Having relied on the local bus system to get around for many years, I appreciate that drivers worked on Christmas and Thanksgiving, so I could get to friends' homes -- and generally thanked the drivers for it.

As a paratransit driver, I worked many holidays when nursing homes and group homes emptied out with residents going home for dinner with family. My employer did a lousy job of fair distribution and advance notice, but on principle, I didn't begrudge the passengers. Being single made it easier for me.

I generally don't shop on Black Friday either, so I can't offer myself as a paradigm for the American consumer. It is the stores's fault for pandering, but if customers show up, then the stores will do what pays.

Anonymous said...

I hate to say it but I recently re-entered the workforce after a very long hiatus and I'm now an employee of Wal-mart. I have no idea if any locations in other states are closed on Thanksgiving Day, but mine certainly isn't. So, my husband and I are planning on eating our Thanksgiving dinner on Wednesday and visiting with family otherwise I'd have to have turkey at 9am or 8pm on Thursday.

Happy Thanksgiving Erin! :)

ElizabethK said...

When I opened up this year's day planner (soon to be last years!) I noticed that Black Friday now is listed AS A HOLIDAY. And it makes sense, doesn't it? A nation that has made the economy its god and consumerism its ritualistic practice should make a holiday of the biggest shopping day of the year, I suppose. I love to shop, but I never go on Black Friday anyway. I think it would be great if everyone stayed home--but they won't, the stores will make a bundle, and that will be that. But I agree that it's terrible.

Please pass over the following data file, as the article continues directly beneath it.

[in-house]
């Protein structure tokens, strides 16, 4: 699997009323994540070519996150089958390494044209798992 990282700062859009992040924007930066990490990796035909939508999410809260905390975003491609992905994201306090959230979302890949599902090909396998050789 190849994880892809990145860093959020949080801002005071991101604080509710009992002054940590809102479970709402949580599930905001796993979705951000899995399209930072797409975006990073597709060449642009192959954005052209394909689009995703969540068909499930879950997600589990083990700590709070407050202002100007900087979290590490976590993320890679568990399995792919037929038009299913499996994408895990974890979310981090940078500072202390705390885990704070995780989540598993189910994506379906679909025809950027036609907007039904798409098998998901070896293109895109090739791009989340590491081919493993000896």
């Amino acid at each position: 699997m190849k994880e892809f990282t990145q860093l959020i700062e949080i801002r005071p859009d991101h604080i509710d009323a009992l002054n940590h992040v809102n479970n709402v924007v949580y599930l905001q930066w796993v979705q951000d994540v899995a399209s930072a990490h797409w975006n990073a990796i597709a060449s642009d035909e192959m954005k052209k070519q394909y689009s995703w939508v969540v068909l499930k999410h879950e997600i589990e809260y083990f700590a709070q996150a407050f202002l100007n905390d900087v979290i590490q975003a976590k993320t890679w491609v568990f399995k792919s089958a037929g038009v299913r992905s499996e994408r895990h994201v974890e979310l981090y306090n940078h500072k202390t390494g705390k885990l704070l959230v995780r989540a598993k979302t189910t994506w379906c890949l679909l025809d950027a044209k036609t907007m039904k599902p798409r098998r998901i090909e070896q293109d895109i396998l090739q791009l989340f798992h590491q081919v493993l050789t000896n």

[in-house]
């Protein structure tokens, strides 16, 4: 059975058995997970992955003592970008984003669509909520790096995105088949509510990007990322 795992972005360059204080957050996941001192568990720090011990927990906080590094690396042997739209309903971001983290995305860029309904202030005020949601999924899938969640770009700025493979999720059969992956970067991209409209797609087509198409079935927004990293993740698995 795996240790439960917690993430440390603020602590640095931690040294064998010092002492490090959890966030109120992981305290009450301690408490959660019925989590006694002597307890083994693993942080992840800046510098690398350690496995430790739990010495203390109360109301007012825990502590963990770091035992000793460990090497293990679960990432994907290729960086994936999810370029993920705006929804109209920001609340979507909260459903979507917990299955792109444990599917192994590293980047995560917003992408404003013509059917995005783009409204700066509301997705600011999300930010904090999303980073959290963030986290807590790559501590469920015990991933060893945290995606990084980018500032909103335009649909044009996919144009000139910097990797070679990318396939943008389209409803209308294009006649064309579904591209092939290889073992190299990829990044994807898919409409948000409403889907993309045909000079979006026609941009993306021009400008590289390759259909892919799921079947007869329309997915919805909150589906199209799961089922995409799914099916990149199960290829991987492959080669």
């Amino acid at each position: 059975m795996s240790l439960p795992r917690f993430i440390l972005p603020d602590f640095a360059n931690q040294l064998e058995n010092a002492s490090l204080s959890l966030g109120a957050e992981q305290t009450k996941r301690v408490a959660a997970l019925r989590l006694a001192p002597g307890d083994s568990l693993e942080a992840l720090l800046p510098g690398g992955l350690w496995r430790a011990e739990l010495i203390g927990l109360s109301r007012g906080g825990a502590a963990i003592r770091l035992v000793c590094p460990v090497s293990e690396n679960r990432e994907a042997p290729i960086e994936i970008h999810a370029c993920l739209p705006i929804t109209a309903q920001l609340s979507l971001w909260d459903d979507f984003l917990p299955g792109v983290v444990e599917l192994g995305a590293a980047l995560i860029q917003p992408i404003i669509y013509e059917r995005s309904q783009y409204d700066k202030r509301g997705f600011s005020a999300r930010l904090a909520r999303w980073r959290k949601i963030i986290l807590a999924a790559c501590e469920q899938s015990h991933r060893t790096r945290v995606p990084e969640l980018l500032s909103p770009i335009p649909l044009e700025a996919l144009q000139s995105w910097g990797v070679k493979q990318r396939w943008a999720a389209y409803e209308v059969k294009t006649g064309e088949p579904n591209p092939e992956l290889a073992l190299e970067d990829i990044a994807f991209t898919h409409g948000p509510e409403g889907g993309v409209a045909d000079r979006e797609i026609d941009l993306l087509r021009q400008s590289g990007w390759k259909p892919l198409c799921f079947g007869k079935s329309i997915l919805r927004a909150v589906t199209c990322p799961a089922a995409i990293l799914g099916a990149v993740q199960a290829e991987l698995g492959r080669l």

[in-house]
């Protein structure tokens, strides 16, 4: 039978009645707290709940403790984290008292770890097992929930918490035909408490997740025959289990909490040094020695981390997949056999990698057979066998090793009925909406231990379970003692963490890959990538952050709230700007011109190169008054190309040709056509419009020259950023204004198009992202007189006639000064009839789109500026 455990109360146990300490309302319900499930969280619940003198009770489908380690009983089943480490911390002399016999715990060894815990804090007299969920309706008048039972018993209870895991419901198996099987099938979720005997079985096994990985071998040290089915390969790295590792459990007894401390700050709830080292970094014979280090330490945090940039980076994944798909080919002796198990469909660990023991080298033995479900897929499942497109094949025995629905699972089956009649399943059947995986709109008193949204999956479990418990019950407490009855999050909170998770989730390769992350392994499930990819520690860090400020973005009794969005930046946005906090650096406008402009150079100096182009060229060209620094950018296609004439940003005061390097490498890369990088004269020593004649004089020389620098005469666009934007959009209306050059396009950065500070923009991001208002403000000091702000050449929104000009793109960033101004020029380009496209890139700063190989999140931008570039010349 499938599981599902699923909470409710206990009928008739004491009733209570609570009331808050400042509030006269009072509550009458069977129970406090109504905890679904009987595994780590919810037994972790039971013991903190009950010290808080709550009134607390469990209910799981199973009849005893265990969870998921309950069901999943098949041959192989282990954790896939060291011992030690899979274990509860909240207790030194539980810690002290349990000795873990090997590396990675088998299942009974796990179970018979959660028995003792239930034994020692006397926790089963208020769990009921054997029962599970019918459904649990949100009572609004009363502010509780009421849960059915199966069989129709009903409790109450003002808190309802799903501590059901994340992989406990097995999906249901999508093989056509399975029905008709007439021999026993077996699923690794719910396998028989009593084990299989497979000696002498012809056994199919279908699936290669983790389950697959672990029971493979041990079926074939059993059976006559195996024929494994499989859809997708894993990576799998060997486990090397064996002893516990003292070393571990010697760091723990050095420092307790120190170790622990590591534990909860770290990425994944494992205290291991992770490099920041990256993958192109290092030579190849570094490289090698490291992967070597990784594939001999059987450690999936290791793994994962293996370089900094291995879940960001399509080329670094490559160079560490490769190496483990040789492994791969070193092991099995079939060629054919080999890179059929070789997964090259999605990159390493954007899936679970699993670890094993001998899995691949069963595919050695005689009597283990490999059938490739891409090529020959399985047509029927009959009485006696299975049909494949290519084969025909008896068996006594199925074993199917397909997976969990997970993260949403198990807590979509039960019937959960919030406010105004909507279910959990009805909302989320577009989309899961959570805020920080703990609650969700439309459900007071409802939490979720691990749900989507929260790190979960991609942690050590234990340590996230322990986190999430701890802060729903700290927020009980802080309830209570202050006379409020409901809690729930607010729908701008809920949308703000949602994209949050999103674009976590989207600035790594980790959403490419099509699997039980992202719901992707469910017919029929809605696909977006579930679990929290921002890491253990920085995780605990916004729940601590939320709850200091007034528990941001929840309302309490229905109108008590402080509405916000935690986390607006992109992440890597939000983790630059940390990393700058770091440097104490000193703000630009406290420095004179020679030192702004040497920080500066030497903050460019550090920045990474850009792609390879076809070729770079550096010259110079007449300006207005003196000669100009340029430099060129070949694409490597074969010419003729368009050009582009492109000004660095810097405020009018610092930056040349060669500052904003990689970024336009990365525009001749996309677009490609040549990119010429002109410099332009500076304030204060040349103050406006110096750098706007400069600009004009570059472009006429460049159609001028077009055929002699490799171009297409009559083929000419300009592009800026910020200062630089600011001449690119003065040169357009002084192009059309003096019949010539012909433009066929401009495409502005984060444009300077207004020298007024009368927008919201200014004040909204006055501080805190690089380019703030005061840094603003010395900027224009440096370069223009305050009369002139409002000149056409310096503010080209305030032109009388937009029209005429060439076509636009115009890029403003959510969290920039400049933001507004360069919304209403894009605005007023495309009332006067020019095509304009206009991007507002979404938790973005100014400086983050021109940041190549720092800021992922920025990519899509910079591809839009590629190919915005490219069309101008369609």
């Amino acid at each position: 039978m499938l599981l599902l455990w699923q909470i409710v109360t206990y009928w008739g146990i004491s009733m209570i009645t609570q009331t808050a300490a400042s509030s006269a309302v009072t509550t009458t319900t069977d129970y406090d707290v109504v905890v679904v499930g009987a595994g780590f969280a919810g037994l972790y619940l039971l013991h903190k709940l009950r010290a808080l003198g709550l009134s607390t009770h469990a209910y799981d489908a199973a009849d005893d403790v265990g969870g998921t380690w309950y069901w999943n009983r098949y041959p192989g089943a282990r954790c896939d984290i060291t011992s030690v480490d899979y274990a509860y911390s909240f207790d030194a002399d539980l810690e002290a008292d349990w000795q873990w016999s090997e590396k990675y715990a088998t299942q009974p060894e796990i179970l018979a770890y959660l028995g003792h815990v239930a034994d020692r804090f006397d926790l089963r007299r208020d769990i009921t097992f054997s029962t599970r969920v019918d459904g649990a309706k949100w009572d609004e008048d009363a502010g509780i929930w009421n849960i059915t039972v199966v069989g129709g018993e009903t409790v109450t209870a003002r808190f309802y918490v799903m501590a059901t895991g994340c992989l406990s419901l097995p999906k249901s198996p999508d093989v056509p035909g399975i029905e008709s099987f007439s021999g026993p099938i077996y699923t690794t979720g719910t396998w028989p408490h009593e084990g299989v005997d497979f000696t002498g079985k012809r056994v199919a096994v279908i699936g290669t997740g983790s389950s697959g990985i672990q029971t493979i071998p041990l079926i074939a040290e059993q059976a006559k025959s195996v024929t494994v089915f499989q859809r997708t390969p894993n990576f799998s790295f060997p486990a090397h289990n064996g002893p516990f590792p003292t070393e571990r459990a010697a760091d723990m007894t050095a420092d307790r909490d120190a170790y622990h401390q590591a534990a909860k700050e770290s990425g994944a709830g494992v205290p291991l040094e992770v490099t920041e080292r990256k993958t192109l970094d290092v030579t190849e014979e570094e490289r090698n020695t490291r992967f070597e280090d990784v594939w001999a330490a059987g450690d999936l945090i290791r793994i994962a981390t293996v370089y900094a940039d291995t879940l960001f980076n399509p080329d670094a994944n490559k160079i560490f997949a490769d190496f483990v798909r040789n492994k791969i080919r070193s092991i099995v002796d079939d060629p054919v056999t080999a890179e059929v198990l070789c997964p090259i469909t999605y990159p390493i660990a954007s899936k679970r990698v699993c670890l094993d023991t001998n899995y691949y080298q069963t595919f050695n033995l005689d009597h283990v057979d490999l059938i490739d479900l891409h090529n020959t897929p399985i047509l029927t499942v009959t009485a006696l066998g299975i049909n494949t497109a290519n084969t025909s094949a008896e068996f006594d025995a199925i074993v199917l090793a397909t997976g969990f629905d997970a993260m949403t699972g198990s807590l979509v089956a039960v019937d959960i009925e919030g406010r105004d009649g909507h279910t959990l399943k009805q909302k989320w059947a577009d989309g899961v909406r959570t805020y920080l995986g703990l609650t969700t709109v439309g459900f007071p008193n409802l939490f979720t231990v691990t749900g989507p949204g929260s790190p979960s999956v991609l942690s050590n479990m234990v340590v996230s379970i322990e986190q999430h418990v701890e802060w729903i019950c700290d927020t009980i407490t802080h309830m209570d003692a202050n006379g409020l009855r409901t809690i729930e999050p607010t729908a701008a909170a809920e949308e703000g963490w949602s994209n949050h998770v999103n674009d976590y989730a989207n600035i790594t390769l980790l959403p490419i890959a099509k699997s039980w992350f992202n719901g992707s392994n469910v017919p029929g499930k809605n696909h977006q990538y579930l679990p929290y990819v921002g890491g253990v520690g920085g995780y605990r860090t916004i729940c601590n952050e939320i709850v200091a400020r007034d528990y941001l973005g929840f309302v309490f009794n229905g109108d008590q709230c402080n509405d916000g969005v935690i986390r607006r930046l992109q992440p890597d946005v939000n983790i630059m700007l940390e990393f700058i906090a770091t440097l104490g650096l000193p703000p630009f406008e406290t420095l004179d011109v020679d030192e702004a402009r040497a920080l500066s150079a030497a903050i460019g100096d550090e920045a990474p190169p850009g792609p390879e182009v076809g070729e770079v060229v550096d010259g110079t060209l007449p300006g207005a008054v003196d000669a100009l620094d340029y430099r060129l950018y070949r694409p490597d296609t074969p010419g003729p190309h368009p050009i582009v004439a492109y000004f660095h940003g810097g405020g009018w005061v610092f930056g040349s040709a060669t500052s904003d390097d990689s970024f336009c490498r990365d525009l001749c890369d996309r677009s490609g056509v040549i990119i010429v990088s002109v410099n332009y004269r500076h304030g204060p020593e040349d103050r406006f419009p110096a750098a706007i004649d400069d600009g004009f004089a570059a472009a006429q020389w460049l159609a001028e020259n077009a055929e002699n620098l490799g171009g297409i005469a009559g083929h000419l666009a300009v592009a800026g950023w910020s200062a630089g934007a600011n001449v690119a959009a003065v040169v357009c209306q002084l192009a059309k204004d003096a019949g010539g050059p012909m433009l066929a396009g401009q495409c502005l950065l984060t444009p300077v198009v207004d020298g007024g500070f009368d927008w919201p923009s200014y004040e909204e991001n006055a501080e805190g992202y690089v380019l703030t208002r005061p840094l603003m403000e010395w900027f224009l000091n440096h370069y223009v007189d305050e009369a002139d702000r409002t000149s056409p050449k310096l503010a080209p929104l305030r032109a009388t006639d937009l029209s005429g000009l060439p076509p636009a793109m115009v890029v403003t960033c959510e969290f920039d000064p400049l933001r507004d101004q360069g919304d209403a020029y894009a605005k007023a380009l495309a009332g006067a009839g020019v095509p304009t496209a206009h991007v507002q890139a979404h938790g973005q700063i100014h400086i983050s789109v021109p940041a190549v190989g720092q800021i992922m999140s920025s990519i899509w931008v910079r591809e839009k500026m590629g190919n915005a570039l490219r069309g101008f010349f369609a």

Siarlys Jenkins said...

Ambrose Bierce, in his "Devil's Dictionary," defined MAMMON as "the god of the world's leading religion. His chief temple is in the holy city of New York."

Perhaps Occupy Wall Street should call for a nationwide series of holiday sit-ins at stores that profane the extra day of rest and fellowship by daring to open for business.

(Elizabeth -- nice to have something to agree with you about).